Lord willing, the plan for the next 7 sermons is to look at and study the 7 primary times that Jesus refers to himself as “I AM”. And to accompany those 7 sermons, us pastors would like to lead us in exhortations from the book of Ecclesiastes. Lord willing, we will cover 7 major ideas or topics from Ecclesiastes.
Introduction to Ecclesiastes
Let's introduce this book. Ecclesiastes is in the middle of the Old Testament and it can be grouped with Proverbs and Job (and maybe Song of Solomon as well) where these books address the question “What does it mean to live well in this world?” These books are often labeled as “wisdom literature”. These books help us gain wisdom into answering big questions like “what is the meaning of life”.
Ecclesiastes is probably my favorite book in the Bible because the main character in the book is like that of a middle-aged critic who comes to the realization that there is nothing new under the sun. I will most often refer to the Preacher or the Teacher in this book as the critic, but it is all the same person. The critic (or as it is says in verse 1, the Preacher) points out all the areas in life where we typically latch onto to find meaning, purpose, and ultimate joy. The critic challenges us to see how in the end these things will let us down. The critic dismantles the notion that we can find the meaning of life apart from God. I like this book because the critic calls it how it is and if we are honest with ourselves we will agree with the challenges that the critic raises.
The critic is the main character in the book who is like a philosophy teacher leading us his students through various lessons. But the critic is not the only character in the book. The author who wrote Ecclesiastes introduces us to the critic in verse 1, and then the author summarizes the conclusion of the book at the end.
What Is Hevel?
Today, I want to focus on a phrase that the critic uses 38 times. This phrase is the main theme of the book. The critic mentions it right away in verse 2. It says “Vanity of vanities, says the Preacher, vanity of vanities! All is vanity.” You may have heard this verse translated as “Meaningless! Meaningless! Says the Teacher. Utterly meaningless! Everything is meaningless!"
In Hebrew the word we read as “vanity” or “meaningless" is hevel. The translation to “vanity” or “meaningless” can actually be misleading because the critic is not saying that life is meaningless, but rather what hevel means is that our life is a vapor, like smoke. It is a metaphor to help explain that this life if temporary and fleeting.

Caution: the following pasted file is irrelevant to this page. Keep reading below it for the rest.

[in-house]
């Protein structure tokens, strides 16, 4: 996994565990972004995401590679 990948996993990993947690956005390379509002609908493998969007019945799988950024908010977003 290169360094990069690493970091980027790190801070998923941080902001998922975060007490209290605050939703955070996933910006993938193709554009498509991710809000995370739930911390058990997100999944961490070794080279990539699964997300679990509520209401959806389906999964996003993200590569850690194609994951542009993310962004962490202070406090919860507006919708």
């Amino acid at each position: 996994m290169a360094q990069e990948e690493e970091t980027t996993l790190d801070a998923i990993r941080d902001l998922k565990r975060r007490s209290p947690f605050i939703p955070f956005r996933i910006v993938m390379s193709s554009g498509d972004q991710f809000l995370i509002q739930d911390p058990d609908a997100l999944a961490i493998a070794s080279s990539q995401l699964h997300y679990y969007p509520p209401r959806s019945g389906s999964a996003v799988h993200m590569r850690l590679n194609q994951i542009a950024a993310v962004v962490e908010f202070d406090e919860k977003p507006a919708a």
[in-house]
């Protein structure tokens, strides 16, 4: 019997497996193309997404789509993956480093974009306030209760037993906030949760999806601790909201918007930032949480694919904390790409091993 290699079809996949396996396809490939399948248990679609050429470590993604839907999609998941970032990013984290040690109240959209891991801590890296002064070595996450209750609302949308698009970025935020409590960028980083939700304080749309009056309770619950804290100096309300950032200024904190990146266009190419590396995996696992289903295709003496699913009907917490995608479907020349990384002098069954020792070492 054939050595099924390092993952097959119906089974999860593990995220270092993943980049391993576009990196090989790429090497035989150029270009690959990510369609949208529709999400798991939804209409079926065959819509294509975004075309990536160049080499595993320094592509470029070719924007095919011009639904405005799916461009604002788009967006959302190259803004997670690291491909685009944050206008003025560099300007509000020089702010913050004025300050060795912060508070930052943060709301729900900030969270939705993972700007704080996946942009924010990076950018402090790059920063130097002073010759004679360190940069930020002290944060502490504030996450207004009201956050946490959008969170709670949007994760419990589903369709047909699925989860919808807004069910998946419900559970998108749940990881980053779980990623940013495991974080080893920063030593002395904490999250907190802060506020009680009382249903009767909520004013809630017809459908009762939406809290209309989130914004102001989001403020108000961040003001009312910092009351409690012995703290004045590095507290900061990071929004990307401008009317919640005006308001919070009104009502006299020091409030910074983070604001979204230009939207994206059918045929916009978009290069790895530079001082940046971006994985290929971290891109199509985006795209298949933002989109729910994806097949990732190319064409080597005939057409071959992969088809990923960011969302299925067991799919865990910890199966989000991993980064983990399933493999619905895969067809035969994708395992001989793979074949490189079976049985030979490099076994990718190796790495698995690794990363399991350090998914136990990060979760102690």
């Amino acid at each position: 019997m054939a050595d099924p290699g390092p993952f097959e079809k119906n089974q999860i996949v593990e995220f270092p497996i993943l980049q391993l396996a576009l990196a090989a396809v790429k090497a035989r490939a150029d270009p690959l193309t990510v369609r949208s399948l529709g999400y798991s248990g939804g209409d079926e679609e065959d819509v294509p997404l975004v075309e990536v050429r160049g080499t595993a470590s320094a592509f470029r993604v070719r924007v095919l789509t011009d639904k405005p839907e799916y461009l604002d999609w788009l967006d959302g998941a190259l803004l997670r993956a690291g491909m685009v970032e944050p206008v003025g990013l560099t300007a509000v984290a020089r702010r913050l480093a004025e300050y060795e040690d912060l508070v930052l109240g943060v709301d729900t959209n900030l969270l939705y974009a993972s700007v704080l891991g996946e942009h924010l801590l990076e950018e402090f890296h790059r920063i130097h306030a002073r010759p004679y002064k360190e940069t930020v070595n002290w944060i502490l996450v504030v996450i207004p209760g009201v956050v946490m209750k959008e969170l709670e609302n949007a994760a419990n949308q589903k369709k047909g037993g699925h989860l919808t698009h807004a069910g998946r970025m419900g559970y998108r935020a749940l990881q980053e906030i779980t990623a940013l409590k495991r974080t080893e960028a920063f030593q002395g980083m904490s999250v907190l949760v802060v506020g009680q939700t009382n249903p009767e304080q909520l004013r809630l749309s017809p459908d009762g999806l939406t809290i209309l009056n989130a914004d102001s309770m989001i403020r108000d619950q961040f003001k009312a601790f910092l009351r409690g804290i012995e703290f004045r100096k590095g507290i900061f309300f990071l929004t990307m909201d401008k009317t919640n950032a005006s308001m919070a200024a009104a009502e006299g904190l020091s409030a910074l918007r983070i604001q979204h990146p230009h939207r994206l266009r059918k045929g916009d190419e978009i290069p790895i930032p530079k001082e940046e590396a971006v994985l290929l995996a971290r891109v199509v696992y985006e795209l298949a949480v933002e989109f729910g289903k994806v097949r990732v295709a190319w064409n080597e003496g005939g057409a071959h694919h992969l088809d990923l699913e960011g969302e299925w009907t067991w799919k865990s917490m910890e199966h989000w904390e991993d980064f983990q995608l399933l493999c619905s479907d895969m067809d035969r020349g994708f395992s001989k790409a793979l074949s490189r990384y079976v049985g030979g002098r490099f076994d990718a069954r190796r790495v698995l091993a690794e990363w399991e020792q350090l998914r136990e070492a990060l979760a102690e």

We just finished the sermon series on James and in that letter he states that our life is a mist or a vapor. James 4:14 says of our lives that we “are a mist that appears for a little while and then vanishes.” It is here one minute and gone the next. That’s what hevel means here in Ecclesiastes but it takes it further. In fact, the whole book focuses on this concept. It is not just that our lives are a vapor in general but actually the things in life are all hevel too. The things in our lives are temporary and fleeting.
For example, you work really hard and spend your prime years focusing on your career and by the time you get to where you want to in your career, it is time to hand it over to the next generation.
Or the things you pursue like having children is not a given. We may be enjoying life and then tragedy strikes. The things of our lives are temporary and fleeting, as soon as we try to grab onto something good, it slips through our fingers and is gone. As the critic says, it is a chasing after the wind.
So, the critic introduces this challenge about life, that the things we try to enjoy are here one minute and gone the next. What do we do with this?
Well, the answer is Jesus. He is not fleeting. The things of this world are fleeting. When we put our trust in Jesus we then can accept the hevel of our life. We can enjoy the little things in life like a good dinner, or a sunny day, because we accept that these gifts are not always a given. We cannot control the aspects of our life and there is no guarantee that we will receive good things. Life is too random. When we humbly trust Jesus, and come to daily life with open hands knowing that the things in our lives are fleeting and temporary we will be blessed with the ability to enjoy them, and that is a gift from God.
I want to exhort us this morning to enjoy the little things in life by not expecting them. When we try to demand that life should go a certain way, we are latching onto a vapor. We need to latch onto Christ, who is stable and not fleeting. Everything else in life is hevel, utterly hevel. It is a chasing after the wind.
Prayer of Confession
Father, you are the giver of good gifts. In you there is no evil. You are good.
Father, we confess that we often chase after temporary and fleeting things. Whether it be a pleasure or chasing after an anxious thought, we often run away from you to the things that distract us and capture our thoughts and heart.
Father, this is a great evil, and we know that if we in the church regard sin in our midst, our prayers will be ineffectual, so we confess our individual sins to you now. . . .
Father, we thank you that you have given us the gift of your son Jesus who is solid, and stable, and consistent to forgive us of our sins when we confess them to you. Jesus, thank you for sacrificially dying on our behalf so that we can have life. We feel like these temporary and fleeting things consume us, and they often do, but you are our great advocate. By your Spirit now, be pleased to help us latch onto your grace and your mercy and your story, and let us enjoy the good gifts in our lives through faith in you. In Jesus’ name amen.